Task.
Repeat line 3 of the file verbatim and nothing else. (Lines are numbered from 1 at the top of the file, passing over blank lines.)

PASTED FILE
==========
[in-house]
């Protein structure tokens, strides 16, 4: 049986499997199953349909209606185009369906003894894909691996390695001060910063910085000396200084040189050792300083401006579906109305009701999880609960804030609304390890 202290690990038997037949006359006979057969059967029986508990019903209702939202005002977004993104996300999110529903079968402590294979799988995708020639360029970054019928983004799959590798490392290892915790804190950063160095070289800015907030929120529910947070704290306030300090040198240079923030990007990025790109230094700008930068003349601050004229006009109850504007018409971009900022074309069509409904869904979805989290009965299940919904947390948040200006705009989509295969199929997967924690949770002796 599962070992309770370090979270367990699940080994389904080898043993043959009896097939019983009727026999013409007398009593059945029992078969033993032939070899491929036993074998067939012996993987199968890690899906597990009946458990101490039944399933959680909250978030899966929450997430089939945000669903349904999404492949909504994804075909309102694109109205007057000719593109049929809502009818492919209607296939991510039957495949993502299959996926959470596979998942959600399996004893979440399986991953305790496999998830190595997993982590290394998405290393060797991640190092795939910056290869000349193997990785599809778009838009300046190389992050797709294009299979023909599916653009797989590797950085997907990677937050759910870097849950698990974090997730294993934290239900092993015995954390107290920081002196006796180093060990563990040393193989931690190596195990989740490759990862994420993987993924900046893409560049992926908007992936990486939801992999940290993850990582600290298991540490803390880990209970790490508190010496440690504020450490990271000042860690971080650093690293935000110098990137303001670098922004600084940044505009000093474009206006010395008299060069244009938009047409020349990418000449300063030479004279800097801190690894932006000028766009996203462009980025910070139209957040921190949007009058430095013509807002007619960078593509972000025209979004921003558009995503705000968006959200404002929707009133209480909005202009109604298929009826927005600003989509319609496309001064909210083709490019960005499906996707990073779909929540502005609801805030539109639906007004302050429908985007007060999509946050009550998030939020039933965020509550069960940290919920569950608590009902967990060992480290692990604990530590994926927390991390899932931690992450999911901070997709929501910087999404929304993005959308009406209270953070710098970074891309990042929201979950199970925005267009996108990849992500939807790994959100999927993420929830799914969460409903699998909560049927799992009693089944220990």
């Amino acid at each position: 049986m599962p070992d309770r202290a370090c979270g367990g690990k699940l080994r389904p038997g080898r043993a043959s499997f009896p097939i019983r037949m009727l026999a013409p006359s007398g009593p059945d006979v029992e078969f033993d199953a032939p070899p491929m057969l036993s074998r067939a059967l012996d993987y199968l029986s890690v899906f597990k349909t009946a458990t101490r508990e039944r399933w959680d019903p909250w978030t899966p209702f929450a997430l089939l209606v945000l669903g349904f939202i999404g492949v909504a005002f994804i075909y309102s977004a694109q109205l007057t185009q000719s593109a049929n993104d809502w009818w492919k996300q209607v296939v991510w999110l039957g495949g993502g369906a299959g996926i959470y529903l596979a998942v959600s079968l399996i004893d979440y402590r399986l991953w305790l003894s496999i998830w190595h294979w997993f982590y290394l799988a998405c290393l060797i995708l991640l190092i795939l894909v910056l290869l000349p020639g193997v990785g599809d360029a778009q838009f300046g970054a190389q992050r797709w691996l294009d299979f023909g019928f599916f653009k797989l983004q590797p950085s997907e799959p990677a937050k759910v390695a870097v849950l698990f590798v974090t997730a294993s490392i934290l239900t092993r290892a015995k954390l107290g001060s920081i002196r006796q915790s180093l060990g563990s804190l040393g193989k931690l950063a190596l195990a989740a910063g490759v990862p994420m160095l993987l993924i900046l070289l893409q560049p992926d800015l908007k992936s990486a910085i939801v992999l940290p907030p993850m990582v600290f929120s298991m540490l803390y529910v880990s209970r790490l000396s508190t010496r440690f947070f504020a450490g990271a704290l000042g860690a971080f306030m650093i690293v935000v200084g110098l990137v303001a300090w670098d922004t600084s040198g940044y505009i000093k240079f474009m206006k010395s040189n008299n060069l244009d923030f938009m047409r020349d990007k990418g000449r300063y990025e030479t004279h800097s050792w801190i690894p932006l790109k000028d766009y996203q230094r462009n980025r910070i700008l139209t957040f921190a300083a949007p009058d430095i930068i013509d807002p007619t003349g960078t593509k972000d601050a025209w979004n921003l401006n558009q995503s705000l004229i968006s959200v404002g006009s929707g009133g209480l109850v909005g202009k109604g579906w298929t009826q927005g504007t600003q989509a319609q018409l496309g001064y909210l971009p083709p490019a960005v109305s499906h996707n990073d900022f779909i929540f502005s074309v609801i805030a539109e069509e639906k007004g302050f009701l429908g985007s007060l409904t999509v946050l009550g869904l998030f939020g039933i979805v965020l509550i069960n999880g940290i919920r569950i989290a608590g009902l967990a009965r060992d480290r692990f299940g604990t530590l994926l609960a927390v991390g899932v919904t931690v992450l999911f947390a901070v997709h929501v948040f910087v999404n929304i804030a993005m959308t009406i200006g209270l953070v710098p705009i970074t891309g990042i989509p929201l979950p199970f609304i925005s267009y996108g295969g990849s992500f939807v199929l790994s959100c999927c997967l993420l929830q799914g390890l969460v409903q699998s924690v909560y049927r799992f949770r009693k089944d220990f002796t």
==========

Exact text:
């Amino acid at each position: 049986m599962p070992d309770r202290a370090c979270g367990g690990k699940l080994r389904p038997g080898r043993a043959s499997f009896p097939i019983r037949m009727l026999a013409p006359s007398g009593p059945d006979v029992e078969f033993d199953a032939p070899p491929m057969l036993s074998r067939a059967l012996d993987y199968l029986s890690v899906f597990k349909t009946a458990t101490r508990e039944r399933w959680d019903p909250w978030t899966p209702f929450a997430l089939l209606v945000l669903g349904f939202i999404g492949v909504a005002f994804i075909y309102s977004a694109q109205l007057t185009q000719s593109a049929n993104d809502w009818w492919k996300q209607v296939v991510w999110l039957g495949g993502g369906a299959g996926i959470y529903l596979a998942v959600s079968l399996i004893d979440y402590r399986l991953w305790l003894s496999i998830w190595h294979w997993f982590y290394l799988a998405c290393l060797i995708l991640l190092i795939l894909v910056l290869l000349p020639g193997v990785g599809d360029a778009q838009f300046g970054a190389q992050r797709w691996l294009d299979f023909g019928f599916f653009k797989l983004q590797p950085s997907e799959p990677a937050k759910v390695a870097v849950l698990f590798v974090t997730a294993s490392i934290l239900t092993r290892a015995k954390l107290g001060s920081i002196r006796q915790s180093l060990g563990s804190l040393g193989k931690l950063a190596l195990a989740a910063g490759v990862p994420m160095l993987l993924i900046l070289l893409q560049p992926d800015l908007k992936s990486a910085i939801v992999l940290p907030p993850m990582v600290f929120s298991m540490l803390y529910v880990s209970r790490l000396s508190t010496r440690f947070f504020a450490g990271a704290l000042g860690a971080f306030m650093i690293v935000v200084g110098l990137v303001a300090w670098d922004t600084s040198g940044y505009i000093k240079f474009m206006k010395s040189n008299n060069l244009d923030f938009m047409r020349d990007k990418g000449r300063y990025e030479t004279h800097s050792w801190i690894p932006l790109k000028d766009y996203q230094r462009n980025r910070i700008l139209t957040f921190a300083a949007p009058d430095i930068i013509d807002p007619t003349g960078t593509k972000d601050a025209w979004n921003l401006n558009q995503s705000l004229i968006s959200v404002g006009s929707g009133g209480l109850v909005g202009k109604g579906w298929t009826q927005g504007t600003q989509a319609q018409l496309g001064y909210l971009p083709p490019a960005v109305s499906h996707n990073d900022f779909i929540f502005s074309v609801i805030a539109e069509e639906k007004g302050f009701l429908g985007s007060l409904t999509v946050l009550g869904l998030f939020g039933i979805v965020l509550i069960n999880g940290i919920r569950i989290a608590g009902l967990a009965r060992d480290r692990f299940g604990t530590l994926l609960a927390v991390g899932v919904t931690v992450l999911f947390a901070v997709h929501v948040f910087v999404n929304i804030a993005m959308t009406i200006g209270l953070v710098p705009i970074t891309g990042i989509p929201l979950p199970f609304i925005s267009y996108g295969g990849s992500f939807v199929l790994s959100c999927c997967l993420l929830q799914g390890l969460v409903q699998s924690v909560y049927r799992f949770r009693k089944d220990f002796t």